Nothing is more wanted than good health, especially when you don’t have it. Lord Beaverbrook, the greatest media magnate of his day, once told eminent British historian and author, Paul Johnson, “Aw, Mr. Johnson, success is much less important than health. You can be the richest man in the world, and the most successful man alive, but if you lose your good health you will be a very unhappy man.”
The World Health Organization defines health as a “state of complete physical, mental and social well-being and not merely the absence of disease or infirmity.” Health is never one dimensional. Health is the overall soundness of body and mind and spirit. To reduce health to merely physical well-being is to dissociate the body from one’s unified self. Case in point: those patients in mental hospitals, physically they may be as healthy as a horse, but mentally, emotionally, and even spiritually they are sick.
I am not a medical doctor. But I would like to offer some advice from the emotional side of life that if practiced would help you to become healthier.
It begins with the heart. While that blood-pumping organ needs to be strengthened, the heart I’m referring to is our thought life and our emotions, that which motives us and moves us. Our thought life dominates and shapes our attitudes; our attitudes lead to our actions; our actions direct our achievements. An anonymous author wrote: “Sow a thought, Reap an act; Sow an act, Reap a habit; Sow a habit, Reap a character; Sow a character, Reap a destiny!” We must protect the heart from influences outside itself that might jeopardize its integrity. When the heart is guarded there is order even in the midst of confusion; there is calmness even in the midst of chaos; there is stillness even in the midst of a storm.
Closely linked to guarding our heart is to maintain a healthy mental attitude. William James observed, “The greatest discovery of my generation is that human beings can alter their lives by altering their attitudes of mind.” Recent studies are proving that one’s health depends largely on what goes on in one’s mind. If a person is filled with resentment and hate, fear and anxiety, the result will be ill health. Neuroscientist, Candace Pert, states, “How you feel, how you react to stress, and the emotions that you repress, all play a role in your health.” Mental and physical well-being is inextricably intertwined.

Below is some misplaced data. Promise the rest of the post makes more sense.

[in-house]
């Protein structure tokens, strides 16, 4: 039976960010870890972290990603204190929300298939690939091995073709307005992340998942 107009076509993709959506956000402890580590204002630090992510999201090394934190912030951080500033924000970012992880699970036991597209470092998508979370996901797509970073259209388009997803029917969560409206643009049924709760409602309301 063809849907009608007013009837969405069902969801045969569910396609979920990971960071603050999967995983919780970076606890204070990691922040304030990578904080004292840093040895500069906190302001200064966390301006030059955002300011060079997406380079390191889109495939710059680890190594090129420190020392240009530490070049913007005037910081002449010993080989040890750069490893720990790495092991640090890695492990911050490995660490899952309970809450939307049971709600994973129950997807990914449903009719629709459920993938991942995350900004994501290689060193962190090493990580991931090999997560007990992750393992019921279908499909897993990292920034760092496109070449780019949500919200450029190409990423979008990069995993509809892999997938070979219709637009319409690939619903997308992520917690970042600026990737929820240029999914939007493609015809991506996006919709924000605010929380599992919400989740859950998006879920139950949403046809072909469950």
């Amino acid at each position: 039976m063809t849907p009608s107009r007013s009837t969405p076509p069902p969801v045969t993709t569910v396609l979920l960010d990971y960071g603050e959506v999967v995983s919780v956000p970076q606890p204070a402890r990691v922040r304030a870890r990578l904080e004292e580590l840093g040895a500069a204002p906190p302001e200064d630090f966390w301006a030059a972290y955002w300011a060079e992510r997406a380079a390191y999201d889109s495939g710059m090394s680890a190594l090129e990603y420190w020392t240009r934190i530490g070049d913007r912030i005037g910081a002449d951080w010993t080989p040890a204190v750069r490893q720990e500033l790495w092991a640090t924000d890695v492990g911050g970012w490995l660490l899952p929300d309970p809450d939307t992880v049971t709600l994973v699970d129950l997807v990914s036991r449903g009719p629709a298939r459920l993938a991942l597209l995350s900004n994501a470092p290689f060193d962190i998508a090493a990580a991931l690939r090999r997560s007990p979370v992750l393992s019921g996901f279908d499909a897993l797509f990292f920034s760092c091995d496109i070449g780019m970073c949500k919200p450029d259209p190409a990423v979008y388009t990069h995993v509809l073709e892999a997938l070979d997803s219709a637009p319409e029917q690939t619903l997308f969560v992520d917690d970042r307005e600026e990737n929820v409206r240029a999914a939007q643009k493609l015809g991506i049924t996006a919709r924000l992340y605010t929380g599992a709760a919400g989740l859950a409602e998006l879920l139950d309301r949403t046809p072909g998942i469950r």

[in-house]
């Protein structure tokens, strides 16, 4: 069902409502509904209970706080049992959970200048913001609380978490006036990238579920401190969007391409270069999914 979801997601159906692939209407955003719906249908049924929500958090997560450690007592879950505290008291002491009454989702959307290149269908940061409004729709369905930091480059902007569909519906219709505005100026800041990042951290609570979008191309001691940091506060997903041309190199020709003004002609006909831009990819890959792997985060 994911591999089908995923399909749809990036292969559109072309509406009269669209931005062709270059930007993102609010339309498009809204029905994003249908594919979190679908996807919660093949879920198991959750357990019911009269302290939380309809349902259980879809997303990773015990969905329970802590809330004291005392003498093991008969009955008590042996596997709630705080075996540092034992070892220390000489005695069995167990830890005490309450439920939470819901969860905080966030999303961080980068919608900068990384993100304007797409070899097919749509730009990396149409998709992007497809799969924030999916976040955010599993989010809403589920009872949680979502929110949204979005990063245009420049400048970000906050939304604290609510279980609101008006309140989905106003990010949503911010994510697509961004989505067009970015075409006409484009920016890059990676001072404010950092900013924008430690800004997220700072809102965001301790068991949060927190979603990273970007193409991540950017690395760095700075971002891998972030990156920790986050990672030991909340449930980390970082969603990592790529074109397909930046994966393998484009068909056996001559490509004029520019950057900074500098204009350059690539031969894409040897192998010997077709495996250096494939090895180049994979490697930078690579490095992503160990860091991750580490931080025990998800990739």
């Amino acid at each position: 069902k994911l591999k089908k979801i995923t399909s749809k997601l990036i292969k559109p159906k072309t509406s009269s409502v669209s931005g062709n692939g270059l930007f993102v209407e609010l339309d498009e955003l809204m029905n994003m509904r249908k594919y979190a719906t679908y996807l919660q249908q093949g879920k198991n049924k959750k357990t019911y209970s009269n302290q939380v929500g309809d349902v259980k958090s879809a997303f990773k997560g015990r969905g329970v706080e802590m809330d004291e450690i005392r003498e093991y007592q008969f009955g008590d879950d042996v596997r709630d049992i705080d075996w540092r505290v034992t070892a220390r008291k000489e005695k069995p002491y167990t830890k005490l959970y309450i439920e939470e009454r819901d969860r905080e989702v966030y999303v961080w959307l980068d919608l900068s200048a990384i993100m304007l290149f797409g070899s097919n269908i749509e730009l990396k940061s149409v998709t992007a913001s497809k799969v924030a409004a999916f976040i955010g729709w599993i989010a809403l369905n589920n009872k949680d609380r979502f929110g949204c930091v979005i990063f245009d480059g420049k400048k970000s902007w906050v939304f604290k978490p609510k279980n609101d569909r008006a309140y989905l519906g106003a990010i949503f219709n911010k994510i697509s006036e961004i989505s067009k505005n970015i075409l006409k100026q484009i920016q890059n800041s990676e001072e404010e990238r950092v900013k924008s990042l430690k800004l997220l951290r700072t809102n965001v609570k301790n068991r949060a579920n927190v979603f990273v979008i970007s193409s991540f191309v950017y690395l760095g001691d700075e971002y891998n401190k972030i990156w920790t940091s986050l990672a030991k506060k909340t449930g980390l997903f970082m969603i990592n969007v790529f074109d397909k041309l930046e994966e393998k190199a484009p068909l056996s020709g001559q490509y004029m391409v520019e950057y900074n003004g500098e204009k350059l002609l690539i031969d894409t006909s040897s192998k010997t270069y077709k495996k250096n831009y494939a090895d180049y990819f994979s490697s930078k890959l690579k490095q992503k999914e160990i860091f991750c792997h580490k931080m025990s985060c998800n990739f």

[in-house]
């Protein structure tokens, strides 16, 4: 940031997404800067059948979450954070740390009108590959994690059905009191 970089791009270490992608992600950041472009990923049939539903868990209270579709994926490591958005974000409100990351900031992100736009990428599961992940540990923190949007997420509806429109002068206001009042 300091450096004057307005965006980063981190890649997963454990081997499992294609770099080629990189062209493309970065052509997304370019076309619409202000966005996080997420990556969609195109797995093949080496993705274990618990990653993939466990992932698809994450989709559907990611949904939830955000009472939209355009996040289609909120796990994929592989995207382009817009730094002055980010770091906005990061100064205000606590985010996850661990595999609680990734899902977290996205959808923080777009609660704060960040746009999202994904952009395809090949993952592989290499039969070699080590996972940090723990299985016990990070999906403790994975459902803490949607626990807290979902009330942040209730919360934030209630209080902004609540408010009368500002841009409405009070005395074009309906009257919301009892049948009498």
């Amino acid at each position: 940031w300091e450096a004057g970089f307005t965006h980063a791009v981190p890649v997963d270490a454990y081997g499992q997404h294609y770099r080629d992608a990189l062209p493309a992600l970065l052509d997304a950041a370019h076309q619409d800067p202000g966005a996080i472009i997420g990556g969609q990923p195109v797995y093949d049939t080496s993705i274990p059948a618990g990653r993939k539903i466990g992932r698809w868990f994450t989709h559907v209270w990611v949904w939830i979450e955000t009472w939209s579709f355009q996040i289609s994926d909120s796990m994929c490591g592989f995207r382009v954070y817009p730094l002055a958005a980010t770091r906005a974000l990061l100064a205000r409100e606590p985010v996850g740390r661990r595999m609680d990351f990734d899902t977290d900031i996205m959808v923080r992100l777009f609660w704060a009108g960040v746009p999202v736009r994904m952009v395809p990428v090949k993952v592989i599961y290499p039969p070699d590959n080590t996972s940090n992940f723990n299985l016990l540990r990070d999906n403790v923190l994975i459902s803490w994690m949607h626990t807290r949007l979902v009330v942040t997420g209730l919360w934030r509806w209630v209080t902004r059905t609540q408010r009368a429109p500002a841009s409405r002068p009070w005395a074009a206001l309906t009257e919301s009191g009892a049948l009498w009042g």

Not only do we need to loosen up, we need to lighten up. Thom Meigs, one of my graduate school professors, said, “Humor is a gift from God that can promote healing and health.” It has been said that the best doctors in the world are Dr. Diet, Dr. Quiet, and Dr. Merryman. According to medical experts, laughter actually produces positive psychological results. A good laugh exercises the lungs and stimulates the circulatory system. Laughter releases chemicals in our bodies called endorphines—internal drugs that serve as painkillers. It is a legal tranquilizer that carries no side effects. Your body is revitalized by what could be called internal massage.
Raymond A. Moody, Jr., a Georgia physician, credits his sense of humor for getting him through the terrible grind of medical school. Yet not once, in all those years of training, did Moody’s professors bring up the health benefits of laughter. “As time went on,” Moody relates in his book Laugh After Laugh: The Healing Power of Humor, “I came to feel that a human being’s ability to laugh is just as valid an indicator of his health as are all those other things that doctors check.”
No only do we need to laugh—often and much; we need to go to church. You are probably thinking, “Well, you’re a pastor, of course you are going to say such a thing.” Let me quote Gregg Easterbrook, writing in The New Republic: “Recent studies indicate that men and women who practice in any of the mainstream faiths have above-average longevity, fewer strokes, less heart disease, less clinical depression, better immune-system function, lower blood pressure, and fewer anxiety attacks, and they are much less likely to commit suicide than the population at large. These findings come from secular medical schools and schools of public health. . . . In the most striking finding, Dr. Harold Koenig of Duke University Medical Center has calculated that, with regard to any mainstream faith, ‘lack of religious involvement has an effect on morality that is equivalent to 40 years of smoking on pack of cigarettes per day.’ . . . Another new study, conducted mainly by researchers at the University of Texas, found that those who regularly attended worship services lived an average of seven years longer than those who never attended.”
Here’s the next piece of advice: Get some rest. The fact is that we are a tired and restless people. The person who burns the candle at both ends is not as bright as they think they are. We are physically exhausted and emotionally drained. Our bodies were never intended to be run at full throttle all the time. If we don’t come apart we will come apart. Dr. Cheryl Spinweber, a sleep researcher at the Naval Health Research Center in San Diego says, “We Americans often short ourselves on sleep. We don’t skip meals, or miss our favorite television program, or stay away from a good party. But we don’t seem to care if we miss out on sleep. And that’s not good for one’s health.” So go home and take a n
Not bad advice, is it? In fact, I’m going to practice some of it now by taking a nap.
Recently I wrote a book on Psalm 23, Soul Therapy: The Healing Words of Psalm 23, that speaks to the heart, quiets your spirit, and eases loneliness. This psalm is a picture of contentment; it represents that mental state and physical place for which everyone longs. I share how Psalm 23 can comfort and empower your life. Click here to claim your copy.